3. 3. It is also an interesting and valid exercise to look at the way turns are passed from one toanother. This links with power and status and should be examined. This can mean that aconversation is more or less cooperative and differences in gender can be seen here.Back-Channel behaviourA listener can indicate that they want the speaker to continue by uttering sounds or words e.g.yeah, mm or oh…right.The term for this is back-channel behaviour. Continuers: mh, uh, huh – hand speech back to last speaker Acknowledgements; express agreement or understanding of the previous turn (mmm, yeah). Assessments: take account of what has just been said (how awful that‟s wonderful) etc Newsmarkers: mark the utterances as being new information or news (really?) Questions: either (a) create interest by asking for further details or (b) seek to correct some misunderstanding Collaborative completions: finished another‟s utterance Non verbal vocalisations (laughter, sighs, frowns)After examining back-channel behaviour, which will be present in every extract, examine what it istelling you about the speaker or the relationship between the participants in the conversation.Back-channel behaviour is something that should be commented on in every essay.Topic ChangesAnother factor to consider when looking at turn taking is the fact that conversations often changefrom one topic to another. Note why this is occurring, as in the earlier example linked toadjacency pairs. It is also interesting to note who establishes the topic of conversation, which isreferred to as AGENDA SETTING. This may vary according to situation / context, e.g. interview.When applying this to the literary set text, it tells you a lot about who is in control of theconversation.Representation of phonological featuresThe term idiolect refers to the distinctive features of an individual‟s language use. It is generallymuch easier to identify a person from their speech than from their writing. Once all traces ofpronunciation have gone we are left only with such clues as choice of vocabulary and perhapssome typical sentencestructures.ConvergenceWhere a speaker takes on some of the idiolectal aspects of another speaker. This could bereplicating accent or repeating particular words. This is a common occurrence and playwright‟suse this for specific dramatic effects.AccentEvery speaker has an accent, although this will not be made apparent within the transcripts.However, this may be of interest in your set text (Question 1) or the unseen literary text for 3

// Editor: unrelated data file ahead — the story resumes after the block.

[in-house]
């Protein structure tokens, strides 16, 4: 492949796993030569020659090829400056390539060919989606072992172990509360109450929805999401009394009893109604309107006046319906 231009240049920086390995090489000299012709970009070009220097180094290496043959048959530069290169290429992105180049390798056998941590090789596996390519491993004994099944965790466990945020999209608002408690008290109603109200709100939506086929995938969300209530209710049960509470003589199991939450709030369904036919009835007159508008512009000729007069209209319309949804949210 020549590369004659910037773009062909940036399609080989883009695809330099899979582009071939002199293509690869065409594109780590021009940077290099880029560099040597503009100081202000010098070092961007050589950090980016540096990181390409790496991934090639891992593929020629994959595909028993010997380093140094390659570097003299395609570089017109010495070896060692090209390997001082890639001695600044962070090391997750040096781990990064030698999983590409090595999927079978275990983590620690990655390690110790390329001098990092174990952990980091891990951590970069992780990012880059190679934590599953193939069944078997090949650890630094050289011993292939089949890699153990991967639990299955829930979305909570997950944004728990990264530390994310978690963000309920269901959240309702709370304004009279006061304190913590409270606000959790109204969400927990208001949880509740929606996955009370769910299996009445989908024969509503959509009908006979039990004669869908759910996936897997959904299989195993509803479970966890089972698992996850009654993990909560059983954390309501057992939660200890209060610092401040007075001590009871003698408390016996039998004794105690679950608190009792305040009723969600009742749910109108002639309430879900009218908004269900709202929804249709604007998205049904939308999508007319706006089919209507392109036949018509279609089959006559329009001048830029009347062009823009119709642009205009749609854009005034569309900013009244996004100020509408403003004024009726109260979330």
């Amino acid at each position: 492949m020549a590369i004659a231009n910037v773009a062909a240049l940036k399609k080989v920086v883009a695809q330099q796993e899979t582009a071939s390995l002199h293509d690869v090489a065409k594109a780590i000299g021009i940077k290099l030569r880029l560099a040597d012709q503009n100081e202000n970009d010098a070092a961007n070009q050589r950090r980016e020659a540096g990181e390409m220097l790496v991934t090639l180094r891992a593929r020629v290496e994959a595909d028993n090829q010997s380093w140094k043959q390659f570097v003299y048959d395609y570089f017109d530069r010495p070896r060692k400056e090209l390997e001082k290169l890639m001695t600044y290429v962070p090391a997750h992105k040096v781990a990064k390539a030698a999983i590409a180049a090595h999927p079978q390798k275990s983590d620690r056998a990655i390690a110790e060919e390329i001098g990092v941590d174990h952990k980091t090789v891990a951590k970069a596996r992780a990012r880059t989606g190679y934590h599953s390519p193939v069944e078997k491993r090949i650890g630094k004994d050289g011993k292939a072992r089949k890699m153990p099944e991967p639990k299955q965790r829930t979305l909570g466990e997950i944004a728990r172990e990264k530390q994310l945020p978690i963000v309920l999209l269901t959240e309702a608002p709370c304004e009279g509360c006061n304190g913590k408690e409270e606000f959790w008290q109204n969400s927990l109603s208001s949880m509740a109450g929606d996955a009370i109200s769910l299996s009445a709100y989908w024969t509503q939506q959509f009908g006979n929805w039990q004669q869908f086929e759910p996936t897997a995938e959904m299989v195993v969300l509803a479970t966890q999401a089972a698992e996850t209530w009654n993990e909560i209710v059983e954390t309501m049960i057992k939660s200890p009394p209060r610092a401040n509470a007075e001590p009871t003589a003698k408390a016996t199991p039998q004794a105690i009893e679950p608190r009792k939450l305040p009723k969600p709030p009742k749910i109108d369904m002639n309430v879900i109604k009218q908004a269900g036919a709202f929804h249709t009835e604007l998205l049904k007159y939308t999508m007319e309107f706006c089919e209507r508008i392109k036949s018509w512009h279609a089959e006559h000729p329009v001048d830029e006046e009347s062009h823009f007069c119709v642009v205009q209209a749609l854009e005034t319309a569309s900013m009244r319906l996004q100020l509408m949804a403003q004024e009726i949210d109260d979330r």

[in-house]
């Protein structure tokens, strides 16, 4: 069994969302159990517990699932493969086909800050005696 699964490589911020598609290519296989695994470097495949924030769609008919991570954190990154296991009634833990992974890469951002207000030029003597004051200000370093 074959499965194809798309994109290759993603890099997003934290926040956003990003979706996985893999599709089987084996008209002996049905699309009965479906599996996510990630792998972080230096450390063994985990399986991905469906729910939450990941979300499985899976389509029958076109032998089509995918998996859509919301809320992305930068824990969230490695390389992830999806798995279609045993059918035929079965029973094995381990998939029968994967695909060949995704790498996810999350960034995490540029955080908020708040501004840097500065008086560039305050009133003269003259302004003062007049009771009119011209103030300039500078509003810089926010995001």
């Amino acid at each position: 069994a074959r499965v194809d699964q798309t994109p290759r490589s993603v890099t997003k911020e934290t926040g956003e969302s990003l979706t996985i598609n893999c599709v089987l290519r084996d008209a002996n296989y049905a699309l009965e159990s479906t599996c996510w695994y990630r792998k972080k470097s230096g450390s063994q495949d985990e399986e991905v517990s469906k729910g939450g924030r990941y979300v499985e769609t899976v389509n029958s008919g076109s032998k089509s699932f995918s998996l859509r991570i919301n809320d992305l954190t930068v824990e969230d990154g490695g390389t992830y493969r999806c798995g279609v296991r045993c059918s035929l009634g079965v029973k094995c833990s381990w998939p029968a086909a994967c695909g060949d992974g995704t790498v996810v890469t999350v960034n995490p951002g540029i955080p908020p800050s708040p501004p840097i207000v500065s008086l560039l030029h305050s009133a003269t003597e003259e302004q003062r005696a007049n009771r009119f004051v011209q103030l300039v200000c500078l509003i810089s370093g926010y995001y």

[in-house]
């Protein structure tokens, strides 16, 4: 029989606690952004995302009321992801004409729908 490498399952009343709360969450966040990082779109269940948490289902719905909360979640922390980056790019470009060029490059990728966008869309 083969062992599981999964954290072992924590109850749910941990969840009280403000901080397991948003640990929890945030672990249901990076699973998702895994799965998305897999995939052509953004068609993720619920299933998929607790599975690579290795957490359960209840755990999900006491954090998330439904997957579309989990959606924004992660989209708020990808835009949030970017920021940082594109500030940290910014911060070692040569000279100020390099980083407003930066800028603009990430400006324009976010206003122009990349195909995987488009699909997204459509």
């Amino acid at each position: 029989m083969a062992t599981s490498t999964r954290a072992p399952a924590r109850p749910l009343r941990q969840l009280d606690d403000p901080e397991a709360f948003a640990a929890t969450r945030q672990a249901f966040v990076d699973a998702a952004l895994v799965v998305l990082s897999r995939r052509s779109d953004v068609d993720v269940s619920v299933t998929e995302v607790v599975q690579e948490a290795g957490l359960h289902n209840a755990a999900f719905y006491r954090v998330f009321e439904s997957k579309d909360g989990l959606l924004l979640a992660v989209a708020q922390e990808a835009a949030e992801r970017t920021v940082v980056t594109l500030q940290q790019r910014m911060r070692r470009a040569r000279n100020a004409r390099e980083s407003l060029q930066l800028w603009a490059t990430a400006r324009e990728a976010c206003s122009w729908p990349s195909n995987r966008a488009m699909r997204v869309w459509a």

4. 4. Question 2. The following example is taken from scene 1 of „A Streetcar Named Desire‟ byTenessee Williams. Stella: Look‟n see honey.Williams uses elision to recreate the informal Southern accent of Stella. This is of particularinterest as it is only at times within the play that she shows traces of her accent, unlike herhusband Stanley.Theoretical linksOne of the most obvious and relatively straightforward to apply is Grice‟s Maxims. This should becommented on in every essay in order to gain the higher marks.Grice‟s MaximsGrice claims that his maxims can account for the way that meanings are created and conveyed inconversations between two people. This does not mean that speakers always abide by themaxims and it is when these maxims are not adhered to that interesting comments can be made.When Maxims are not adhered to it is known as „flouting the maxims‟The “maxims of conversation” devised by philosopher Paul Grice are based on what he calls theprinciples of co-operation.QuantityGive the right amount of information Make your contribution as informative as is appropriate Do not make you contribution more informative that is appropriateQualityTry to make your contribution one that is true Do not say what you believe to be false Do not say that for which you lack adequate evidenceRelevanceBe relevantMannerBe clear Avoid obscurity of expression Avoid ambiguity Be brief Be orderly 4